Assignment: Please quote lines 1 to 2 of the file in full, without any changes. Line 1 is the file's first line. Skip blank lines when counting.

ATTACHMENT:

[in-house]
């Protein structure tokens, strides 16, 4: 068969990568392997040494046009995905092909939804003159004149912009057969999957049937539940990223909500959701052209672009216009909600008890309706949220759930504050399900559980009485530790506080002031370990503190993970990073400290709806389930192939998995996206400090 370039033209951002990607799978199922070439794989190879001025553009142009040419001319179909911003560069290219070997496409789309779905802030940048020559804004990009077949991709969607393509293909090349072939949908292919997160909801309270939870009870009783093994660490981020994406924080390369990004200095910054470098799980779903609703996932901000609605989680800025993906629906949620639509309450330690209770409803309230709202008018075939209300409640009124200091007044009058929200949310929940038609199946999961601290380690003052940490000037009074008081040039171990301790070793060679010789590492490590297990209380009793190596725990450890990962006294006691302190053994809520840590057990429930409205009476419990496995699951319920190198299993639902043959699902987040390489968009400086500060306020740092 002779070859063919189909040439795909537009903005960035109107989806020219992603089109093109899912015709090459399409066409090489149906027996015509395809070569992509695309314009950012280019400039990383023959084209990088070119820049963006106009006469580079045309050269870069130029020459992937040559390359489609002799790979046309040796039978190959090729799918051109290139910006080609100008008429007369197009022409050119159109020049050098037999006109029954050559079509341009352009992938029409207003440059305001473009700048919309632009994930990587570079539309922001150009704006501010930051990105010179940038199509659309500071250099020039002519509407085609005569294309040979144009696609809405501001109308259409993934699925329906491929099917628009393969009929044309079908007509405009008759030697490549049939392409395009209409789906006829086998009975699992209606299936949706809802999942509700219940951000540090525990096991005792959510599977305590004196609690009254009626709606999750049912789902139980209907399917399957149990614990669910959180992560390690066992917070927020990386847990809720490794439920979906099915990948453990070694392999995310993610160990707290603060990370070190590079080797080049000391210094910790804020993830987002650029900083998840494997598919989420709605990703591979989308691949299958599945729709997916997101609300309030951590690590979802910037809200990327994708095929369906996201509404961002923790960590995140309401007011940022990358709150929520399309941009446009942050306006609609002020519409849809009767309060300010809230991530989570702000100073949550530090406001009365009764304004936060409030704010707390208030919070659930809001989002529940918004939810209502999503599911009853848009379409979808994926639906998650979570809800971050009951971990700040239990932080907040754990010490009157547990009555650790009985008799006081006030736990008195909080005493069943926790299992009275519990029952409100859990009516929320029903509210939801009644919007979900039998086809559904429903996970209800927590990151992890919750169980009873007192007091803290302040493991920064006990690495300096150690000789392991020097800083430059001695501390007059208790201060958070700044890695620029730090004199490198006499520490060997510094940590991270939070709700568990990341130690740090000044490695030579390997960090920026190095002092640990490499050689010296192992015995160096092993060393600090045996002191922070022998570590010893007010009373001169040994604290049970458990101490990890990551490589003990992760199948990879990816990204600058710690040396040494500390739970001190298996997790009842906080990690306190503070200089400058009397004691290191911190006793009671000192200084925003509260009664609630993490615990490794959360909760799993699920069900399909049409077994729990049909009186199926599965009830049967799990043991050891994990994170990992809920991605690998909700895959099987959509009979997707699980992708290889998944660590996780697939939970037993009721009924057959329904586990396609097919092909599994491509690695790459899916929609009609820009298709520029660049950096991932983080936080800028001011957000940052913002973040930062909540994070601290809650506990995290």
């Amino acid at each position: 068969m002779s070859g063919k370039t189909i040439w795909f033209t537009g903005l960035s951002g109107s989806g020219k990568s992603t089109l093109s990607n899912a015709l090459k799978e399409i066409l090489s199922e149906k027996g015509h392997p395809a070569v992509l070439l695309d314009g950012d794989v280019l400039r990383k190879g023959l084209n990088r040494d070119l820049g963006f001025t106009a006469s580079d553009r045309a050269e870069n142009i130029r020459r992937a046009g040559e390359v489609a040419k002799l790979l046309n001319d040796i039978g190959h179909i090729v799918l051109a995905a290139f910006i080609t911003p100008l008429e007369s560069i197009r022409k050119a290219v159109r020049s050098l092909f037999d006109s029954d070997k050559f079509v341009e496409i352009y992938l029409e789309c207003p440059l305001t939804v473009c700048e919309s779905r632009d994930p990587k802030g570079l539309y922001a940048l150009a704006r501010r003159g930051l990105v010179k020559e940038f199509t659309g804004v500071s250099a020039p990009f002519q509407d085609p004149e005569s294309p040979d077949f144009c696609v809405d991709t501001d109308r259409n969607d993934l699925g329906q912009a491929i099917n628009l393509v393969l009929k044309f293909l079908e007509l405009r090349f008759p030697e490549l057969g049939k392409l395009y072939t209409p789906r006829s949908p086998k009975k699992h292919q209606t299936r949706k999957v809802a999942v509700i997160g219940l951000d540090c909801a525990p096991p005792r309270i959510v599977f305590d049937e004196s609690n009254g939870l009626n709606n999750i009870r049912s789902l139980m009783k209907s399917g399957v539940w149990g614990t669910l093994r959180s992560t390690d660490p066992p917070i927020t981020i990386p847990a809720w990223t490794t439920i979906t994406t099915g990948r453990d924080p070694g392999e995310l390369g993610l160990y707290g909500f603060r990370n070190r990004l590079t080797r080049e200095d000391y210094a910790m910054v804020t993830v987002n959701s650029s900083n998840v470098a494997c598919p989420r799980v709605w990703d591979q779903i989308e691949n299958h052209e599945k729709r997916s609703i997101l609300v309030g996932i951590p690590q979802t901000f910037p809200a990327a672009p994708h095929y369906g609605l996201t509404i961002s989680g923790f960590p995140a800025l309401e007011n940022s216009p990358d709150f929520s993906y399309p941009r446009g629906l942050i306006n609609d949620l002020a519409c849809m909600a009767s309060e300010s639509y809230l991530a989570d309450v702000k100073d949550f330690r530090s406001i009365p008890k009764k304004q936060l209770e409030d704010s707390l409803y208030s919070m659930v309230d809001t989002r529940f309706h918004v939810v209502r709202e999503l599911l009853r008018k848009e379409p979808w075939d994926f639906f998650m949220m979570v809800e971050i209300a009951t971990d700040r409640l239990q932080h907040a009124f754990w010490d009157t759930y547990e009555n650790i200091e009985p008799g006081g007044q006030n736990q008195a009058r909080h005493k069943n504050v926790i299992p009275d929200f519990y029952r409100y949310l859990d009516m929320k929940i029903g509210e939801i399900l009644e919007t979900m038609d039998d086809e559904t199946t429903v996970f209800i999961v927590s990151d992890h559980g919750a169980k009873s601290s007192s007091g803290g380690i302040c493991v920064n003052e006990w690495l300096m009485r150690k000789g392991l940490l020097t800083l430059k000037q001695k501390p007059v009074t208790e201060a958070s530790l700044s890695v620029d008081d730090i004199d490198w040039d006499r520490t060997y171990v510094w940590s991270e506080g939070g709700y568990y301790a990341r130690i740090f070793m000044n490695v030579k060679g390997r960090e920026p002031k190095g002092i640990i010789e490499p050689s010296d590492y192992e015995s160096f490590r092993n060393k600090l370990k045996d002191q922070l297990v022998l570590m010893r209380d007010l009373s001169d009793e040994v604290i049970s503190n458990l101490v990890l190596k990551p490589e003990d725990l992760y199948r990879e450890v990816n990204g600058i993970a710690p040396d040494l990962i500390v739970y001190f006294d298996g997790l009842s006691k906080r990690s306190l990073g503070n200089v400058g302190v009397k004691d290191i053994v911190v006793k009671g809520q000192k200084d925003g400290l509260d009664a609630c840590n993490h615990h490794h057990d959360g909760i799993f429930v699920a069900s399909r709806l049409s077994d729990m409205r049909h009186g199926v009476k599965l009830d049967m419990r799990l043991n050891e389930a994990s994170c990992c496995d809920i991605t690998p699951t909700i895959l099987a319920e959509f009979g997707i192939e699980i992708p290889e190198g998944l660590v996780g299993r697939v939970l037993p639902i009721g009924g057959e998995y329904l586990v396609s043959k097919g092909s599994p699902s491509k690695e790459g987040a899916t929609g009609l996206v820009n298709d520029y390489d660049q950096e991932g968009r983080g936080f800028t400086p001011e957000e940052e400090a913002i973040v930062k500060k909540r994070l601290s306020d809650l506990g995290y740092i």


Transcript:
[in-house]
């Protein structure tokens, strides 16, 4: 068969990568392997040494046009995905092909939804003159004149912009057969999957049937539940990223909500959701052209672009216009909600008890309706949220759930504050399900559980009485530790506080002031370990503190993970990073400290709806389930192939998995996206400090 370039033209951002990607799978199922070439794989190879001025553009142009040419001319179909911003560069290219070997496409789309779905802030940048020559804004990009077949991709969607393509293909090349072939949908292919997160909801309270939870009870009783093994660490981020994406924080390369990004200095910054470098799980779903609703996932901000609605989680800025993906629906949620639509309450330690209770409803309230709202008018075939209300409640009124200091007044009058929200949310929940038609199946999961601290380690003052940490000037009074008081040039171990301790070793060679010789590492490590297990209380009793190596725990450890990962006294006691302190053994809520840590057990429930409205009476419990496995699951319920190198299993639902043959699902987040390489968009400086500060306020740092 002779070859063919189909040439795909537009903005960035109107989806020219992603089109093109899912015709090459399409066409090489149906027996015509395809070569992509695309314009950012280019400039990383023959084209990088070119820049963006106009006469580079045309050269870069130029020459992937040559390359489609002799790979046309040796039978190959090729799918051109290139910006080609100008008429007369197009022409050119159109020049050098037999006109029954050559079509341009352009992938029409207003440059305001473009700048919309632009994930990587570079539309922001150009704006501010930051990105010179940038199509659309500071250099020039002519509407085609005569294309040979144009696609809405501001109308259409993934699925329906491929099917628009393969009929044309079908007509405009008759030697490549049939392409395009209409789906006829086998009975699992209606299936949706809802999942509700219940951000540090525990096991005792959510599977305590004196609690009254009626709606999750049912789902139980209907399917399957149990614990669910959180992560390690066992917070927020990386847990809720490794439920979906099915990948453990070694392999995310993610160990707290603060990370070190590079080797080049000391210094910790804020993830987002650029900083998840494997598919989420709605990703591979989308691949299958599945729709997916997101609300309030951590690590979802910037809200990327994708095929369906996201509404961002923790960590995140309401007011940022990358709150929520399309941009446009942050306006609609002020519409849809009767309060300010809230991530989570702000100073949550530090406001009365009764304004936060409030704010707390208030919070659930809001989002529940918004939810209502999503599911009853848009379409979808994926639906998650979570809800971050009951971990700040239990932080907040754990010490009157547990009555650790009985008799006081006030736990008195909080005493069943926790299992009275519990029952409100859990009516929320029903509210939801009644919007979900039998086809559904429903996970209800927590990151992890919750169980009873007192007091803290302040493991920064006990690495300096150690000789392991020097800083430059001695501390007059208790201060958070700044890695620029730090004199490198006499520490060997510094940590991270939070709700568990990341130690740090000044490695030579390997960090920026190095002092640990490499050689010296192992015995160096092993060393600090045996002191922070022998570590010893007010009373001169040994604290049970458990101490990890990551490589003990992760199948990879990816990204600058710690040396040494500390739970001190298996997790009842906080990690306190503070200089400058009397004691290191911190006793009671000192200084925003509260009664609630993490615990490794959360909760799993699920069900399909049409077994729990049909009186199926599965009830049967799990043991050891994990994170990992809920991605690998909700895959099987959509009979997707699980992708290889998944660590996780697939939970037993009721009924057959329904586990396609097919092909599994491509690695790459899916929609009609820009298709520029660049950096991932983080936080800028001011957000940052913002973040930062909540994070601290809650506990995290």